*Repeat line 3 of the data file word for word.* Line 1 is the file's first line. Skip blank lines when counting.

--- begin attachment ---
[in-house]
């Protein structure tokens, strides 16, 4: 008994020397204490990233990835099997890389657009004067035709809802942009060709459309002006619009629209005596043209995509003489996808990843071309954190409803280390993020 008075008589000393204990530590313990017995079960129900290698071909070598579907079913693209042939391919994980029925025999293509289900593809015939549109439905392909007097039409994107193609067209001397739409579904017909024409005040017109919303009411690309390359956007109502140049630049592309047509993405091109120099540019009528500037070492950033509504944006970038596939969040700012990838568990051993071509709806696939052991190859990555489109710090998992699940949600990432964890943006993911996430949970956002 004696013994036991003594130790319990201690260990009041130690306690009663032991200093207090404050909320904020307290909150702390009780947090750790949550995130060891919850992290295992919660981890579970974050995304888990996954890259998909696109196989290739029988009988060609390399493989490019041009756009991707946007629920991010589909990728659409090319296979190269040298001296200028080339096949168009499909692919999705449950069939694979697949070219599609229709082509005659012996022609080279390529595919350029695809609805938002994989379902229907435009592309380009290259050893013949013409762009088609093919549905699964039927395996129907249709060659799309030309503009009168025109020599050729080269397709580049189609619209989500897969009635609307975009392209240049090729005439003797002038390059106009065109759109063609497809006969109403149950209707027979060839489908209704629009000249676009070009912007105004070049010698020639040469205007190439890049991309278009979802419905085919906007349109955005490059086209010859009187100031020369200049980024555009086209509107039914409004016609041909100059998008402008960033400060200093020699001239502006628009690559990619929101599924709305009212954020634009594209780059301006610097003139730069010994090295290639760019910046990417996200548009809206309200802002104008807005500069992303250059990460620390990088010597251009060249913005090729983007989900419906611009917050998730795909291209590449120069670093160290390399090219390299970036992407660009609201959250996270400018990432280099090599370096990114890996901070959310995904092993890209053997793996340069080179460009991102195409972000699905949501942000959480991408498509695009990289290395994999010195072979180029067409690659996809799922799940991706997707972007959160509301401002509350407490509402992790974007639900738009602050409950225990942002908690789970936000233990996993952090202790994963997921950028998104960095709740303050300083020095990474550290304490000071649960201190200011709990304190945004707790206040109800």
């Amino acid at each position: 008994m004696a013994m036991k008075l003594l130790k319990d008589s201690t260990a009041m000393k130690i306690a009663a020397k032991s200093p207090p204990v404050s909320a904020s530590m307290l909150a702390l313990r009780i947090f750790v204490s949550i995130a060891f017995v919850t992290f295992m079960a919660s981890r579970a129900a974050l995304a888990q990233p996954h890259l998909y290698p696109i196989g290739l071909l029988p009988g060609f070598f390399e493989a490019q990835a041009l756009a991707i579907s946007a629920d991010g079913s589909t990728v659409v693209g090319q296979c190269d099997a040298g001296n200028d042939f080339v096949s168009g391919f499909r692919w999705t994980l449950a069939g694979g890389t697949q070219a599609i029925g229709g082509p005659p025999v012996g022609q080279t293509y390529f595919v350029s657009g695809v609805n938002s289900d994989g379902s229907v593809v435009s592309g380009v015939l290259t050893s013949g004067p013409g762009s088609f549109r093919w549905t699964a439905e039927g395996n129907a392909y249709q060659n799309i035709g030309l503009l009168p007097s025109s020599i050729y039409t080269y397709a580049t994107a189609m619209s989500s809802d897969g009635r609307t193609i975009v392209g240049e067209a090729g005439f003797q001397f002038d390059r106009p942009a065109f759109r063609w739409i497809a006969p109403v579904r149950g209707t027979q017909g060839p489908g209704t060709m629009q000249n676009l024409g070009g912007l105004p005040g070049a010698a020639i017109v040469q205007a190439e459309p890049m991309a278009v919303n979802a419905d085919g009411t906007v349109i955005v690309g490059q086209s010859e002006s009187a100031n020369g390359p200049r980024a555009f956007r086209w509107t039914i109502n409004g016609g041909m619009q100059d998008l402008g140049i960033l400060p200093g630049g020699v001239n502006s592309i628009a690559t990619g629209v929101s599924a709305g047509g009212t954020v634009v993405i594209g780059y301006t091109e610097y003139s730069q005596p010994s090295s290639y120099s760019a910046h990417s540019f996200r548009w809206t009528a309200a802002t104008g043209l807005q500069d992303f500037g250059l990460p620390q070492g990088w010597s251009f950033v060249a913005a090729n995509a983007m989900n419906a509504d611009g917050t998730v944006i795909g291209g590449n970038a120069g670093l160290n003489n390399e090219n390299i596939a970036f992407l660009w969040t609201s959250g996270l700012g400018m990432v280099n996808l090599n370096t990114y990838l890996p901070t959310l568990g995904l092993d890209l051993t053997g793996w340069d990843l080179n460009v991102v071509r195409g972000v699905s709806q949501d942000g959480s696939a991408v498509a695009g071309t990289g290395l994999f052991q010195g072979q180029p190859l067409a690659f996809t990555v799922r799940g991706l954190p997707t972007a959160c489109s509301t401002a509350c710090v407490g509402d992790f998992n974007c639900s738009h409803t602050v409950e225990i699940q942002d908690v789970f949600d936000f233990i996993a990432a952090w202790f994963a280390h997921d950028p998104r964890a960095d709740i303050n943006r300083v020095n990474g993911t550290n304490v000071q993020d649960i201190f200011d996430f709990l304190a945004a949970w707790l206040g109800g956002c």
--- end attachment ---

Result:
């Amino acid at each position: 008994m004696a013994m036991k008075l003594l130790k319990d008589s201690t260990a009041m000393k130690i306690a009663a020397k032991s200093p207090p204990v404050s909320a904020s530590m307290l909150a702390l313990r009780i947090f750790v204490s949550i995130a060891f017995v919850t992290f295992m079960a919660s981890r579970a129900a974050l995304a888990q990233p996954h890259l998909y290698p696109i196989g290739l071909l029988p009988g060609f070598f390399e493989a490019q990835a041009l756009a991707i579907s946007a629920d991010g079913s589909t990728v659409v693209g090319q296979c190269d099997a040298g001296n200028d042939f080339v096949s168009g391919f499909r692919w999705t994980l449950a069939g694979g890389t697949q070219a599609i029925g229709g082509p005659p025999v012996g022609q080279t293509y390529f595919v350029s657009g695809v609805n938002s289900d994989g379902s229907v593809v435009s592309g380009v015939l290259t050893s013949g004067p013409g762009s088609f549109r093919w549905t699964a439905e039927g395996n129907a392909y249709q060659n799309i035709g030309l503009l009168p007097s025109s020599i050729y039409t080269y397709a580049t994107a189609m619209s989500s809802d897969g009635r609307t193609i975009v392209g240049e067209a090729g005439f003797q001397f002038d390059r106009p942009a065109f759109r063609w739409i497809a006969p109403v579904r149950g209707t027979q017909g060839p489908g209704t060709m629009q000249n676009l024409g070009g912007l105004p005040g070049a010698a020639i017109v040469q205007a190439e459309p890049m991309a278009v919303n979802a419905d085919g009411t906007v349109i955005v690309g490059q086209s010859e002006s009187a100031n020369g390359p200049r980024a555009f956007r086209w509107t039914i109502n409004g016609g041909m619009q100059d998008l402008g140049i960033l400060p200093g630049g020699v001239n502006s592309i628009a690559t990619g629209v929101s599924a709305g047509g009212t954020v634009v993405i594209g780059y301006t091109e610097y003139s730069q005596p010994s090295s290639y120099s760019a910046h990417s540019f996200r548009w809206t009528a309200a802002t104008g043209l807005q500069d992303f500037g250059l990460p620390q070492g990088w010597s251009f950033v060249a913005a090729n995509a983007m989900n419906a509504d611009g917050t998730v944006i795909g291209g590449n970038a120069g670093l160290n003489n390399e090219n390299i596939a970036f992407l660009w969040t609201s959250g996270l700012g400018m990432v280099n996808l090599n370096t990114y990838l890996p901070t959310l568990g995904l092993d890209l051993t053997g793996w340069d990843l080179n460009v991102v071509r195409g972000v699905s709806q949501d942000g959480s696939a991408v498509a695009g071309t990289g290395l994999f052991q010195g072979q180029p190859l067409a690659f996809t990555v799922r799940g991706l954190p997707t972007a959160c489109s509301t401002a509350c710090v407490g509402d992790f998992n974007c639900s738009h409803t602050v409950e225990i699940q942002d908690v789970f949600d936000f233990i996993a990432a952090w202790f994963a280390h997921d950028p998104r964890a960095d709740i303050n943006r300083v020095n990474g993911t550290n304490v000071q993020d649960i201190f200011d996430f709990l304190a945004a949970w707790l206040g109800g956002c």